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The diversity of planetary systems: new worlds.

Modern astronomy reveals to us, for the first time in history, scenes from one end of the cosmos to the other. We have picturesque views of planetary surfaces in our own solar-system backyard and panoramas of adolescent deep-field galaxies swarming near the limit of the observable universe. But beyond providing pretty pictures, astronomy places our world and our brief human lives in their true contexts - as vanishingly tiny subplots in a truly enormous cosmic play. The curtain opens with a Big-Bang synthesis of the chemical elements that eventually lead to self-replicating, competitive structures of molecules we call "life." While we humans play out our brief bit parts, we yearn to grasp the overall plot.

The scene on Earth today is one of irrepressible biological activity, as it has been for several billion years. So we naturally wonder about life on other planets and moons. No other place in our solar system is teeming with life. But what about worlds beyond our solar system? Are they numerous, and how many of them have conditions ripe for biology?

In the fourth century B.C., Epicurus spoke boldly of the infinite worlds that logically followed from the infinite number of "atoms" that he postulated. His contemporary, Aristotle, differed, seeing Earth as the unique center of a perfect crystalline sky. Aristotle's Earth-centered cosmos dominated Western thought for more than 1,500 years. The notion of other worlds took hold again only after Copernicus yanked the Earth from its central position and placed it in orbit around the Sun with other planets. Soon various thinkers realized that the stars might be distant suns and therefore might have planets of their own.

But for centuries, detecting "extrasolar" planets - those orbiting other stars - seemed beyond all possibility. Shining by reflected light, planets should be roughly a billion times (perhaps 22 to 25 magnitudes) fainter than their host stars. And they would appear separated by less than a few arcseconds, at best, from even the nearest stars in our stellar neighborhood. If extrasolar planets exist, they are lost in the glare surrounding a star's image.

Wobbling Toward Planet Detection

To overcome this glaring problem several research groups are pursuing an indirect method of detecting extrasolar planets. This method has paid off spectacularly in the last three years. Rather than looking for planets directly, it makes use of Newton's Second Law: "for every action, there is an equal and opposite reaction." Just as a leashed dog can jerk its heavier owner around in circles, a gravitationally bound planet will swing its star around in a small mirror image of its own orbit, as they both move around their shared center of mass. Such a stellar wobble betrays the existence of an unseen orbiting body. The size of the wobble tells the planer's mass. The time the star takes to complete one wobble is the planer's orbital period.

The challenge rests in detecting that tiny stellar movement. Our Sun's wobble, caused primarily by massive Jupiter, is a near-circle about 1/1,000 as large as Jupiter's orbit (because Jupiter has about 1/1,000 the Sun's mass). Viewed from 30 light-years away, the Sun would appear to travel around a tiny circle with a diameter of only 1/1,000 arcsecond (1 milliarcsecond) every 12 years. That's as small as a hula hoop on the surface of the Moon would appear from Earth.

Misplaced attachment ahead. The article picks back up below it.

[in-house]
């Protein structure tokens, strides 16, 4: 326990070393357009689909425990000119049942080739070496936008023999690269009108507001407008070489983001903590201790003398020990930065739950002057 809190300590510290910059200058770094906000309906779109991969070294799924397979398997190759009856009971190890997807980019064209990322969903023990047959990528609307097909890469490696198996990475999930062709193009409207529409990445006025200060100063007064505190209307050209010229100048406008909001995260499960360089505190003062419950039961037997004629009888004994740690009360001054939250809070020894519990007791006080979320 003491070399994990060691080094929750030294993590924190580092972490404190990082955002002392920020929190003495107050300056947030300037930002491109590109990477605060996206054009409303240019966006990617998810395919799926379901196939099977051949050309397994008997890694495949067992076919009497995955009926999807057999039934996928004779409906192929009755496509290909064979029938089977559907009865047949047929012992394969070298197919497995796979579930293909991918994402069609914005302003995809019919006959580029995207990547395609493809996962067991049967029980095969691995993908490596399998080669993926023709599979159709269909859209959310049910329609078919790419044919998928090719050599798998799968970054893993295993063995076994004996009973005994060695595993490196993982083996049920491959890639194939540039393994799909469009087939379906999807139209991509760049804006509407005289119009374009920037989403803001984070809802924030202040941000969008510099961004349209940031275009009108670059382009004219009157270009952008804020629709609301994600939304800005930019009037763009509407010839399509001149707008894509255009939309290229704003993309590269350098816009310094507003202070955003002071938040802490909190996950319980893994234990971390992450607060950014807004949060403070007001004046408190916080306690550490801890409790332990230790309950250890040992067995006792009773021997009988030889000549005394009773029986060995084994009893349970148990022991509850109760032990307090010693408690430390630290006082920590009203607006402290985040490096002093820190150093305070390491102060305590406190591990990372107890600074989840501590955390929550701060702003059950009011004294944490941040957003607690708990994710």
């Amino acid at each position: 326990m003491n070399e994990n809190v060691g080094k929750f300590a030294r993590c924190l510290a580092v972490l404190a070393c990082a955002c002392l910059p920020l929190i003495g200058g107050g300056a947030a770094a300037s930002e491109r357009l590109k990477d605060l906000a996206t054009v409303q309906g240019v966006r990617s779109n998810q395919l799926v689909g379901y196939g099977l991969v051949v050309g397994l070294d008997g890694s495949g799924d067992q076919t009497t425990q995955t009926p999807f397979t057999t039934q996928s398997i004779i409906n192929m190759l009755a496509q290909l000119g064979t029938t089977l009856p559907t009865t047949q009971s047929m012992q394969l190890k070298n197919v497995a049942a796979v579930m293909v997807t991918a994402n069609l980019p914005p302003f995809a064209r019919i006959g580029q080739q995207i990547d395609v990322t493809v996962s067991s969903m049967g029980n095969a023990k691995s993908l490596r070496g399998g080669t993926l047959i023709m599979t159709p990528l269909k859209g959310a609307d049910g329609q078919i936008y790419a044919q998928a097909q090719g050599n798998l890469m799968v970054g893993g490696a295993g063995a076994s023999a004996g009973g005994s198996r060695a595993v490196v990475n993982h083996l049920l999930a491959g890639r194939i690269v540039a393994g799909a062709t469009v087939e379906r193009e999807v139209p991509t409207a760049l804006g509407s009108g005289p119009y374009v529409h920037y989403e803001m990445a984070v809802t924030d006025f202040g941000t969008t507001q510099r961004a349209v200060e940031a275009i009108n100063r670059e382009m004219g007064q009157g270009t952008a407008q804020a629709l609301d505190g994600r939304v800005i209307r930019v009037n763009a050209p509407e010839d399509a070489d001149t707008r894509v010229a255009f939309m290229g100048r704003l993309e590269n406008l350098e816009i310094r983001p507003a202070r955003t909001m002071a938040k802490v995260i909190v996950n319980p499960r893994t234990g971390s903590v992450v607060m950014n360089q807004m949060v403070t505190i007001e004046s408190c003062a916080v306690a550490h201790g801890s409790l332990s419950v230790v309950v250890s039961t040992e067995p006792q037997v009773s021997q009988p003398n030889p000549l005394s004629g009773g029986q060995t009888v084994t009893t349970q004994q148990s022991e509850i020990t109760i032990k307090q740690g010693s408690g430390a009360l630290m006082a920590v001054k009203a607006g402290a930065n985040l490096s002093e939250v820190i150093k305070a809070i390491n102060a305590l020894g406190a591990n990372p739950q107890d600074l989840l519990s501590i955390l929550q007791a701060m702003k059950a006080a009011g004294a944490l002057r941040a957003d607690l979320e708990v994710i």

The stellar wobbles are so tiny that they are best detected by the Doppler effect they impose on a star's light. As a star approaches the observer, its light waves are very slightly compressed, shortening the wavelengths toward bluer colors. Conversely, as the star recedes from Earth, the wavelengths are slightly lengthened, or redshifted.

This Doppler shift is excruciatingly tiny. The Sun wobbles by about 12.5 meters per second (28 miles per hour). A clear, reliable detection of a Jupiter-like wobble thus requires measurement precision of about 3 meters per second, or easy jogging speed. This causes the wavelengths of starlight to change by a mere 1 part in 100 million. Until recently such precision was far beyond reach, but it is now being achieved by our research group, and three other research groups are not far behind.

The technique we developed to measure this tiny Doppler shift involves placing a cylindrical glass cell of gaseous iodine in the beam of light from the telescope. When starlight passes through the iodine vapor, particular narrow wavelengths of light are absorbed. These dark iodine "absorption lines" serve as tick marks against which the absorption lines in the star's own light can be measured. The measurements are done by sending the starlight into an advanced spectrometer. We are fortunate to use two of the world's finest, both built by Steven S. Vost of Lick Observatory. One spectrometer is currently located at the Lick Observatory 3-meter telescope, and the other is at the 10-meter Keck I telescope in Hawaii.

The spectrometer spreads the iodine-marked starlight into its composite rainbow of colors, or wavelengths, focusing the final spectrum onto a CCD detector at extremely high resolution. We determine the Doppler shift by synthesizing, on a computer, the star's theoretical spectrum for different "trial" values of the Doppler shift. Invariably, one of the trial Doppler shifts yields a synthetic spectrum that fits the actual observed spectrum to an accuracy limited only by the noise that remains in the data. This seemingly simple process requires massive computer time.